SEATTLE (Reuters) - Boeing Co said on Friday it is developing a hand-held wand that emits ultraviolet light to neutralize bacteria and viruses, part of a suite of methods to disinfect flight deck surfaces and controls, as well as surfaces throughout the cabin.
Concerns by airline workers and passengers about the spread of COVID-19 has fueled a rush by companies to roll out new technology for aircraft sanitization.
The wand would eliminate the need for using alcohol or other disinfectants that could damage sensitive electronic equipment, Rae Lutters, chief engineer for Boeing’s ecoDemonstrator program, told a media briefing.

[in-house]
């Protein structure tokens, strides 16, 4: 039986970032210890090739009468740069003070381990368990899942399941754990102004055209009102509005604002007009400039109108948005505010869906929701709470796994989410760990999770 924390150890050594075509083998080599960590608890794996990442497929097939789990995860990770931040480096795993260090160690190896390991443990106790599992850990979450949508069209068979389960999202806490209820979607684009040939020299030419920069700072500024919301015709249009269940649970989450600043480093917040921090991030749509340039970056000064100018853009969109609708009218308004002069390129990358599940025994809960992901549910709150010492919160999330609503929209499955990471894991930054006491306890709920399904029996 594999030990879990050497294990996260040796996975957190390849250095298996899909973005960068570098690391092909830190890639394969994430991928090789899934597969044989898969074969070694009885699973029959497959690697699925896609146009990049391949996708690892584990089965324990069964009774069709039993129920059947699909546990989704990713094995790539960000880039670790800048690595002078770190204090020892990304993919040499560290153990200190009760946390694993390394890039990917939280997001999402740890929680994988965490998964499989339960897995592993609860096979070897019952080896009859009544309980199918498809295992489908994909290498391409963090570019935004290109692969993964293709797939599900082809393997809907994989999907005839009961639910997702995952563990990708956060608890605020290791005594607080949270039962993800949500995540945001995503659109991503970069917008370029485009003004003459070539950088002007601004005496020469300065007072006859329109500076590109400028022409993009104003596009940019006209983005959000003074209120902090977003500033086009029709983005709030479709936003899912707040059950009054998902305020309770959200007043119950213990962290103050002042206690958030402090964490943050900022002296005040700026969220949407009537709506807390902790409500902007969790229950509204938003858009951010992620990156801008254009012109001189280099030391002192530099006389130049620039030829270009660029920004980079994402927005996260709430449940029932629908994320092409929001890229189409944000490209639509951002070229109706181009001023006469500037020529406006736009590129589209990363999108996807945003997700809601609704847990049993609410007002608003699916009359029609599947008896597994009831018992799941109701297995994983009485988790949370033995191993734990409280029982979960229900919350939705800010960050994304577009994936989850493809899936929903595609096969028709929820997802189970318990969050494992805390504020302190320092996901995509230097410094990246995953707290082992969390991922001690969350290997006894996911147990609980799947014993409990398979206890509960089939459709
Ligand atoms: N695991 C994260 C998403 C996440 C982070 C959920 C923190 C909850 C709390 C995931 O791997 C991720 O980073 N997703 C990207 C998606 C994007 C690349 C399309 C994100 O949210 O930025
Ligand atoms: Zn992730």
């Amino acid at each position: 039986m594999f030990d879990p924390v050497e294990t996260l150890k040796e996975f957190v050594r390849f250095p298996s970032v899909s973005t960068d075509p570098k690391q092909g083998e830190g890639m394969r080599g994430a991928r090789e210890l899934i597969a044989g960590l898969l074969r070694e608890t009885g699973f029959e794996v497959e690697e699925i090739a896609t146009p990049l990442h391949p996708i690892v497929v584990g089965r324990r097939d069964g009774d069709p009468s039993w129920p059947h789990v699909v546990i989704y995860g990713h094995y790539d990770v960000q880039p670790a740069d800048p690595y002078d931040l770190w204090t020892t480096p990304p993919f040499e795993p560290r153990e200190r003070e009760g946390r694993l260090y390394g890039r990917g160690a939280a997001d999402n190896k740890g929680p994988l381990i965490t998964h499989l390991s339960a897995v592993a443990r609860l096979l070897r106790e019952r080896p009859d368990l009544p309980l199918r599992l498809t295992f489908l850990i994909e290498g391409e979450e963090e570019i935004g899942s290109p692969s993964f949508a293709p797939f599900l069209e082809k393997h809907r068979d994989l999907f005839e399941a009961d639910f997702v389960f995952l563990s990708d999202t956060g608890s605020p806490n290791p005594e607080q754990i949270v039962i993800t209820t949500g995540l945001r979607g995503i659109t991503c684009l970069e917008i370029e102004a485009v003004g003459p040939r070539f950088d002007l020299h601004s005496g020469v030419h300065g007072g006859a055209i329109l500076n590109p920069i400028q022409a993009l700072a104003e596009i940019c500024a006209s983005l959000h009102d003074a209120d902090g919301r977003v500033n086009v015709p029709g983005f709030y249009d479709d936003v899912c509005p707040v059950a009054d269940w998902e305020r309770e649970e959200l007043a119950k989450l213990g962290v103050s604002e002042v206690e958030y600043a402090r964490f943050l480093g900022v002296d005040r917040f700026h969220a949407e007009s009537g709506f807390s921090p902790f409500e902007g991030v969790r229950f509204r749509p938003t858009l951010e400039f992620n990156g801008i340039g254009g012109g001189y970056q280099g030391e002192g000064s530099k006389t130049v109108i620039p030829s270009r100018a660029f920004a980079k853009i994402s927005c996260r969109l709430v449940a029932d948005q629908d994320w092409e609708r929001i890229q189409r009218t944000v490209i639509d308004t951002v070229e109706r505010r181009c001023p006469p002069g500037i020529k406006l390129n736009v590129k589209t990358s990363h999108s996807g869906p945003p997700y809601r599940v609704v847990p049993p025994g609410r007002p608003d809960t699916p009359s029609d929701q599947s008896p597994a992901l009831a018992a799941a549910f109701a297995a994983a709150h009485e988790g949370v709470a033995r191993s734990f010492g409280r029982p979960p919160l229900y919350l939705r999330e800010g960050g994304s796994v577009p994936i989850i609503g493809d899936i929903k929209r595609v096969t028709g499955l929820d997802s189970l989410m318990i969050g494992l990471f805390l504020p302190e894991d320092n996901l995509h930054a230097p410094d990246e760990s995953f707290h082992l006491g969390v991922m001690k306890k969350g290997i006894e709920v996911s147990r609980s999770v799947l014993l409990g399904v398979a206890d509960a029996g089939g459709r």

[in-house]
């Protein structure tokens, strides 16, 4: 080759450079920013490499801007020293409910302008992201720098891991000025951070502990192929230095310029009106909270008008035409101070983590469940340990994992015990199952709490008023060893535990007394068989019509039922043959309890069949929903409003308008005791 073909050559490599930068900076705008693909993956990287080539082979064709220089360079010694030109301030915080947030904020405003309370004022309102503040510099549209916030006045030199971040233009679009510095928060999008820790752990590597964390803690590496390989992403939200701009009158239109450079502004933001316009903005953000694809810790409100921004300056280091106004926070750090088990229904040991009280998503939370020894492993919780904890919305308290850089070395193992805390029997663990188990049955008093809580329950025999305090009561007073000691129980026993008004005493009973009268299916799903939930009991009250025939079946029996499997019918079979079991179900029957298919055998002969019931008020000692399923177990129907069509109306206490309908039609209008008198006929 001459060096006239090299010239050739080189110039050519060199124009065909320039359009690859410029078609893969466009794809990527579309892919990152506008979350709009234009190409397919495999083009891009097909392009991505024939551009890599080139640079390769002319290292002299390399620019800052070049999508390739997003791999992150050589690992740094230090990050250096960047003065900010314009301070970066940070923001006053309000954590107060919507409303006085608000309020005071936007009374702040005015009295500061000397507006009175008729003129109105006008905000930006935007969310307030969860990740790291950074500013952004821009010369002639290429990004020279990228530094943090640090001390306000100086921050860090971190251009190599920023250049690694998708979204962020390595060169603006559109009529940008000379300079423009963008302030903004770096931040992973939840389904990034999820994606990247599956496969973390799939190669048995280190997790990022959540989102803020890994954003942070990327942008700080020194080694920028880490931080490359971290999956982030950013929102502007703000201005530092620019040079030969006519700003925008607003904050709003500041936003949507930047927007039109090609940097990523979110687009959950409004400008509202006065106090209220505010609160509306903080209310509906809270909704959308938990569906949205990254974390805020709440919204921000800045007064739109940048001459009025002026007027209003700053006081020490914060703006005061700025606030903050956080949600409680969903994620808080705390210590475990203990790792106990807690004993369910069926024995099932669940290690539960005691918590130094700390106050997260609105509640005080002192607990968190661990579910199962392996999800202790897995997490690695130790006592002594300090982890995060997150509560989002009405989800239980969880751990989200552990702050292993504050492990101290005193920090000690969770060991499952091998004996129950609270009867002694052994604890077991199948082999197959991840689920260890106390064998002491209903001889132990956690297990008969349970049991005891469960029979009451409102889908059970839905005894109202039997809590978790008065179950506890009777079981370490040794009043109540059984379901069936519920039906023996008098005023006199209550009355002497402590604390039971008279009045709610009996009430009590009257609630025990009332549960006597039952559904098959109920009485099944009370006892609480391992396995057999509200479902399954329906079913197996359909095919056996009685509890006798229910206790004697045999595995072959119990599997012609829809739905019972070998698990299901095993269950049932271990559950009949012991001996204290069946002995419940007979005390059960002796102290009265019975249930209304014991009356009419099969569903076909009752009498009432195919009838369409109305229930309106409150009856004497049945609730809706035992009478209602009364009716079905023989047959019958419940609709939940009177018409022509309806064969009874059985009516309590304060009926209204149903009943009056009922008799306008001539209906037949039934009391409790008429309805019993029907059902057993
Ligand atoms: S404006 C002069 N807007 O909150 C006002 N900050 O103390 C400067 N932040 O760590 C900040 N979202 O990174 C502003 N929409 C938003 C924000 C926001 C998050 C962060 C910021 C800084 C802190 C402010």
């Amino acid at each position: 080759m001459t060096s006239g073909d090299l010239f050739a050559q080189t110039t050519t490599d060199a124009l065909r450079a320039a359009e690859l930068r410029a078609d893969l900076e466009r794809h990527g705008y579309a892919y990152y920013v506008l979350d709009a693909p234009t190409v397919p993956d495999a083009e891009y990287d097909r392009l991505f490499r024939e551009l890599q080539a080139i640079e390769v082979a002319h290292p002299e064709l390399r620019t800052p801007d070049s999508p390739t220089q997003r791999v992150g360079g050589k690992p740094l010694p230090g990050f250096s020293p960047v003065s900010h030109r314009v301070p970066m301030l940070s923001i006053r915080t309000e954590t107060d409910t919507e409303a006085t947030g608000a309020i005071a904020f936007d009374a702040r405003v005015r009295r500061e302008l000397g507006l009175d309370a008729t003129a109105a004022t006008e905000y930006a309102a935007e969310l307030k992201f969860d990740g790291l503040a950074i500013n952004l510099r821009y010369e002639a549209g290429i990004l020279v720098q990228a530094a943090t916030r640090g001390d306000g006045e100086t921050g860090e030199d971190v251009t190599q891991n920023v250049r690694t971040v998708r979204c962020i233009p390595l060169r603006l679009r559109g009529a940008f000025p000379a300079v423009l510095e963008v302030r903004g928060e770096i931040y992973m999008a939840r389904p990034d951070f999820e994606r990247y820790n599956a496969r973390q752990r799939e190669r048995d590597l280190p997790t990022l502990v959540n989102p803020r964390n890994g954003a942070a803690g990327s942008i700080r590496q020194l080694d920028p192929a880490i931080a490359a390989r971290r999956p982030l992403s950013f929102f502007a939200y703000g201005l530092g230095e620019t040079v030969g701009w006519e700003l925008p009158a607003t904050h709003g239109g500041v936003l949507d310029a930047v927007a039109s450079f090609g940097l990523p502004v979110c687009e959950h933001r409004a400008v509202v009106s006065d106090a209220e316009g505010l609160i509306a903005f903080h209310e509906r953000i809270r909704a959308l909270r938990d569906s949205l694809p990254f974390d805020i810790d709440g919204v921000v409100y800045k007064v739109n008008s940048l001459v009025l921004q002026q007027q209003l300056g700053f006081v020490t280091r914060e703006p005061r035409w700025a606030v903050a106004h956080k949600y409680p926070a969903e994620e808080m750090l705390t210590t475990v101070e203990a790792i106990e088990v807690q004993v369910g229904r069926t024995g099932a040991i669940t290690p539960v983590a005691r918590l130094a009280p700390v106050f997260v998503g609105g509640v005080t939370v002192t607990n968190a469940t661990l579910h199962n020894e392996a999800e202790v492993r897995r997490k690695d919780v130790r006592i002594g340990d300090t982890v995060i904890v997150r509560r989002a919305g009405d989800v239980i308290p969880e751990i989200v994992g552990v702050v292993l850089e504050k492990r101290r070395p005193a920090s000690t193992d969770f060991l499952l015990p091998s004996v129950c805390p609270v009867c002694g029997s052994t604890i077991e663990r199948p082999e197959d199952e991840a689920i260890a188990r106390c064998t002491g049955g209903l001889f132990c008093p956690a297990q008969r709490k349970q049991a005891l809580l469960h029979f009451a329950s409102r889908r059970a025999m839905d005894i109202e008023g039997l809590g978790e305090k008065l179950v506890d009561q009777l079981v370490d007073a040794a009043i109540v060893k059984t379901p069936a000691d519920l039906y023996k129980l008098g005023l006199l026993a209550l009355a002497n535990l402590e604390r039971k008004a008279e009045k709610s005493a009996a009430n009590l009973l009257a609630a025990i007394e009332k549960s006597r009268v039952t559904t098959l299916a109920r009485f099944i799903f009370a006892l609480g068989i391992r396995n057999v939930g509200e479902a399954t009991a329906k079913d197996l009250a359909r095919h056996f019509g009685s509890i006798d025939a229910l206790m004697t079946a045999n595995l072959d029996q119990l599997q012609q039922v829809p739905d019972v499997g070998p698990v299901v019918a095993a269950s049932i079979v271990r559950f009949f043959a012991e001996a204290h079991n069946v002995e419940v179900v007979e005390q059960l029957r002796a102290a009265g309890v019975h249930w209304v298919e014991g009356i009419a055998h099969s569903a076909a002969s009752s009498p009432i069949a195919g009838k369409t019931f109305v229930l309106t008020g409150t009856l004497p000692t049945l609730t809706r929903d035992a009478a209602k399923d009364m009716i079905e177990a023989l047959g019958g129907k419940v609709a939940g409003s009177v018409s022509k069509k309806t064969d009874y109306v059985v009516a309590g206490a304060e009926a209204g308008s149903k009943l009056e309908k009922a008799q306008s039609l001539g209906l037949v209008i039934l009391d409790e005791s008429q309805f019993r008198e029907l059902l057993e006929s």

Boeing is looking at licensing the technology and hiring third-party companies in the fall to begin manufacturing the wands for commercial use, it said.
Boeing has been working on the technology with 13 different airlines. Kevin Callahan, a Boeing technical fellow leading testing of the wand prototype, cited “very strong interest” as carriers think about restoring confidence in flying as the COVID-19 pandemic subsides.
Under heightened cleaning practices, many airlines have started using electrostatic disinfectants, which kill viruses on contact, as well as an anti-microbial spray that forms a coating for 30 days.
Boeing is also testing an anti-microbial coating for aircraft surfaces.
(The story corrects name of person quoted in paragraph 5)
Reporting by Eric M. Johnson in Seattle; Additional reporting by Tracy Rucinski in Chicago; Editing by Tom Brown
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